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The Jumma people (Bengali: জুম্ম জনগোষ্ঠী) is a collective term for the indigenous peoples of the Chittagong Hill Tracts region of present-day Bangladesh. They include the Chakma, Arakanese (Rakhine), Marma, Tripuri, Tanchangya, Chak, Pankho, Mru, Bawm, Lushai, Khyang, Gurkha, indigenous Assamese, Keot (Kaibarta), Santal, and Khumi.[1]

The name jumma ("jum farmer") is derived from jum cultivation, or slash-and-burn farming.[2] It is a reappropriated term originally used by outsiders.[3] They are also known as Pahari, which simply means "hill people".[4]

The Jummas are native people, unrelated to Bangla spoken by ethnic Bengalis. Religiously they are distinct as well, most being Buddhist, some Hindu and some are Christianized, with only a small number having converted to Islam. In addition, they have retained some traditional religious practices.[5]

Persecution by BengalisEdit

In 1971, following the Bangladesh Liberation War in which Bangladesh achieved independence, the country's majority Bengali Muslims began strategically colonising the Chittagong Hill Tracts (CHT), which has displaced the Jumma people.[6] Between 1978 and 1984, the government incentivised over 400,000 Bengali Muslims to settle in the CHT, by offering each family 5 acres of land and free food rations.[7] Between 1979 and 1997, Bengali Muslim settlers and the Bangladesh military carried out over 15 major massacres of Buddhist peoples in the CHT.[7] Due to the outbreaks of violence, communal and social unrest, many fled to the Indian states of Mizoram and Tripura, or to Burma (now Myanmar).[7] The Bangladesh government has also forcibly converted Marmas from Buddhism to Islam and destroyed Buddhist temples (kyaung), as means of integrating them into Bangladeshi society.[7] Amnesty International reports document systematic accounts of torture and extrajudicial executions of tribal inhabitants of the Chittagong Hill Tracts by security forces during 1989 and 1990.[8]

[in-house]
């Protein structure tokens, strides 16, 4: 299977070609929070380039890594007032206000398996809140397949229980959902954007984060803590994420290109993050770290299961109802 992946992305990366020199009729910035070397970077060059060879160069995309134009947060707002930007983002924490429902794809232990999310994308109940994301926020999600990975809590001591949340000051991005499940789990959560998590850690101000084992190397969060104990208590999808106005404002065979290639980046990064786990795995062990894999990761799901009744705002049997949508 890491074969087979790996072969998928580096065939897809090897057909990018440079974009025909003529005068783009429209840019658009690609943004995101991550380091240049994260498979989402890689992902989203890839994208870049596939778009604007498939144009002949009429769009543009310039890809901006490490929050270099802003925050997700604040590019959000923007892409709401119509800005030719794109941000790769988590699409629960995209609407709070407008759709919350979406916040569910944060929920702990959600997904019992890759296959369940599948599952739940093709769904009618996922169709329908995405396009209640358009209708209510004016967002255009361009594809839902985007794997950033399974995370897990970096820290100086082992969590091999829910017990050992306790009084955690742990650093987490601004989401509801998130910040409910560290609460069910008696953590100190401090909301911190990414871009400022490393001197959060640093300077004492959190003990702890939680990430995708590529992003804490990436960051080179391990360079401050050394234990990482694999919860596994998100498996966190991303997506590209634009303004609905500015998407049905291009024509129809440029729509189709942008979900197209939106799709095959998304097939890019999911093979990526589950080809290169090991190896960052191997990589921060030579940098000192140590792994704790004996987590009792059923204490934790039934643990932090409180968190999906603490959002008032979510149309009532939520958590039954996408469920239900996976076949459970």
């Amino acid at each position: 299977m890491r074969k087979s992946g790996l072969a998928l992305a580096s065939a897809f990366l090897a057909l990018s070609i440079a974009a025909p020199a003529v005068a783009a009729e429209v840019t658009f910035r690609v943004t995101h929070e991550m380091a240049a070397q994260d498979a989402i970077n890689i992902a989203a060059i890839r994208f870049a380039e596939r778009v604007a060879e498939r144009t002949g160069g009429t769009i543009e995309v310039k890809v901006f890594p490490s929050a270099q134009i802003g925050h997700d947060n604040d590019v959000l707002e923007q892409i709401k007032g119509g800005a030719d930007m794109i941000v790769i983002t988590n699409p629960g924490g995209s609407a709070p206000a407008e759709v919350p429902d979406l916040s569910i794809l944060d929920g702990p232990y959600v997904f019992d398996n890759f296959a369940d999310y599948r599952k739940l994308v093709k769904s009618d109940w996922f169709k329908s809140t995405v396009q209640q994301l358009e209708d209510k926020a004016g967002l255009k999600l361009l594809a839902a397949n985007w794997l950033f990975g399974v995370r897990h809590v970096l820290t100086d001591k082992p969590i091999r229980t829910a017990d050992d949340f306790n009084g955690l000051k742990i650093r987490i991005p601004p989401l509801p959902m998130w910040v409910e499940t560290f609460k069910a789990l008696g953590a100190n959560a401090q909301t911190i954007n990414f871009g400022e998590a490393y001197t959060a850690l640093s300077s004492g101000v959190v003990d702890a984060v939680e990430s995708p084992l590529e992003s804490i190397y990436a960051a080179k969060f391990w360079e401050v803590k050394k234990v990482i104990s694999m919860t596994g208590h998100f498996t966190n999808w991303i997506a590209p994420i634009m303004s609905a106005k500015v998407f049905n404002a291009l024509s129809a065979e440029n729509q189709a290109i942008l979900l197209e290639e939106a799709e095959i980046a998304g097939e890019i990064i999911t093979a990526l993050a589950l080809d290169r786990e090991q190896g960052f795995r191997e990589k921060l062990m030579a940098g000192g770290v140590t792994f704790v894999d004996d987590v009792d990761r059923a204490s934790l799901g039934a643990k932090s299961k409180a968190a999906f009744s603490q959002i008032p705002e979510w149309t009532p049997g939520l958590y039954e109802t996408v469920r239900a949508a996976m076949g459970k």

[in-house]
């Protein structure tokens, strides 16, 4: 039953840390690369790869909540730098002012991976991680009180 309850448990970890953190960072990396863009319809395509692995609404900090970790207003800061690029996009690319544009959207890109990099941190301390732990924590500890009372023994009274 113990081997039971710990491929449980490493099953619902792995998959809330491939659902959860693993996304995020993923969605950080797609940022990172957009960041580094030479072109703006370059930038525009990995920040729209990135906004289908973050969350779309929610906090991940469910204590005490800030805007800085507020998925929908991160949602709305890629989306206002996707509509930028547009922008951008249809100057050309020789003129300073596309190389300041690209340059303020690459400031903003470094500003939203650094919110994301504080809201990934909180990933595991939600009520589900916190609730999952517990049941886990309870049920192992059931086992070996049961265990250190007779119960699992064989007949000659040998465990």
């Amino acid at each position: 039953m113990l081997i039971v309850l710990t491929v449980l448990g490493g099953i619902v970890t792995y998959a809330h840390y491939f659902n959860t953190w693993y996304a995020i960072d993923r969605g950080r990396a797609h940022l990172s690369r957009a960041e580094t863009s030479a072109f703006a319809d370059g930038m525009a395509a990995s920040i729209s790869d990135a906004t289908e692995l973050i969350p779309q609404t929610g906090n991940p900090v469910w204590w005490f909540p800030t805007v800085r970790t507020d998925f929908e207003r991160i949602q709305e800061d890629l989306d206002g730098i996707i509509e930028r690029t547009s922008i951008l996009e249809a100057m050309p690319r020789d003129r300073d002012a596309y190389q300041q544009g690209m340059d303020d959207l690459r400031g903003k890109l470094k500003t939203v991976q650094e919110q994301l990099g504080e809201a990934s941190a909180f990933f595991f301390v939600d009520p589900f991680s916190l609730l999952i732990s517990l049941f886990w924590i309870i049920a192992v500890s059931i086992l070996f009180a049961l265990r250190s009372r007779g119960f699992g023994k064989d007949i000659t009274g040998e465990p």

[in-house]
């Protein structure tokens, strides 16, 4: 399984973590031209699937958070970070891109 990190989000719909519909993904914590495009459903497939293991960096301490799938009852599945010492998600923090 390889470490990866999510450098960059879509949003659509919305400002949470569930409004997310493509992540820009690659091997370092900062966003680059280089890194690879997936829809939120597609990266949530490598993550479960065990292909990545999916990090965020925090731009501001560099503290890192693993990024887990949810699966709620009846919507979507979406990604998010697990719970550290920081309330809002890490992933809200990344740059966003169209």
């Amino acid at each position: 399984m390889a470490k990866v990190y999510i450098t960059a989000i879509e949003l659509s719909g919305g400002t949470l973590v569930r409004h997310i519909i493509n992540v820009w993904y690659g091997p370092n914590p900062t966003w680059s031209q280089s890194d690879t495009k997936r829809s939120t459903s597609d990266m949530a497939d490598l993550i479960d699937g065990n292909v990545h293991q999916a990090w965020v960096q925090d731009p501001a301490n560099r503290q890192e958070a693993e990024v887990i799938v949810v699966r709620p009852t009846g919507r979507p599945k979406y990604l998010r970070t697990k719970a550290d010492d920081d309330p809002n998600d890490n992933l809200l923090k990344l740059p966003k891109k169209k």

Human Rights Watch has consistently reported that "indigenous groups in the Chittagong Hill Tracts (CHT) have for decades faced discrimination, forced displacement, assaults, evictions, and destruction of property by both Bangladeshi security forces and Bengali settlers from the mainland.[9][10] Bengali settlers and soldiers have raped native Jumma (Chakma) women "with impunity" with the Bangladeshi security forces doing little to protect the Jummas and instead assisting the rapists and settlers.[11] In June 2017, Bengali rioters burned 100 indigenous homes in Langadu, reportedly even as army and police looked on.[12]

ReferencesEdit

  1. ^ Van Schendel, Willem (2001). Willem van Schendel, Erik J. Zurcher (ed.). Identity Politics in Central Asia and the Muslim World. I.B.Tauris. p. 141. ISBN 978-1860642616.
  2. ^ Roy, Rajkumari Chandra Kalindi (2000). Land Rights of the Indigenous Peoples of the Chittagong Hill Tracts. IWGIA. p. 28. ISBN 978-87-90730-29-1.
  3. ^ Ghanea-Hercock, Nazila; Xanthaki, Alexandra; Thornberry, Patrick (2005). Minorities, Peoples and Self-determination. Martinus Nijhoff Publishers. p. 115. ISBN 90-04-14301-7. It differentiates them from their plains neighbours and was initially used in a derogatory manner.
  4. ^ International Labour Office (2000). Traditional occupations of indigenous and tribal peoples: Emerging trends. International Labour Organization. p. 78. ISBN 978-92-2-112258-6.
  5. ^ Samaddar, Ranabir (2003-07-04). Refugees and the State: Practices of Asylum and Care in India. SAGE Publications. p. 251. ISBN 978-81-321-0377-6.
  6. ^ "Ethnic violence in Bangladesh: assault on minority peoples continues - Asian Studies Association of Australia". Asian Studies Association of Australia. 2017-08-02. Retrieved 2018-09-18.
  7. ^ a b c d I, Fonkem Achankeng (2015-09-28). Nationalism and Intra-State Conflicts in the Postcolonial World. Lexington Books. ISBN 9781498500265.
  8. ^ "Human rights violations in the Chittagong Hill Tracts: An update" (PDF). Amnesty International. 1991-09-13. Retrieved 2018-09-18.
  9. ^ "World Report 2018: Rights Trends in Bangladesh". Human Rights Watch. 2017-12-14. Retrieved 2018-09-19.
  10. ^ "World Report 2017: Rights Trends in Bangladesh". Human Rights Watch. 2017-01-12. Retrieved 2018-09-19.
  11. ^ McEvoy, Mark (3 April 2014). "Chittagong Hill Tracts of Bangladesh – rapists act with impunity". Survival International - The movement for tribal peoples.
  12. ^ "Longadu burning". The Daily Star. 2017-06-09. Retrieved 2018-09-19.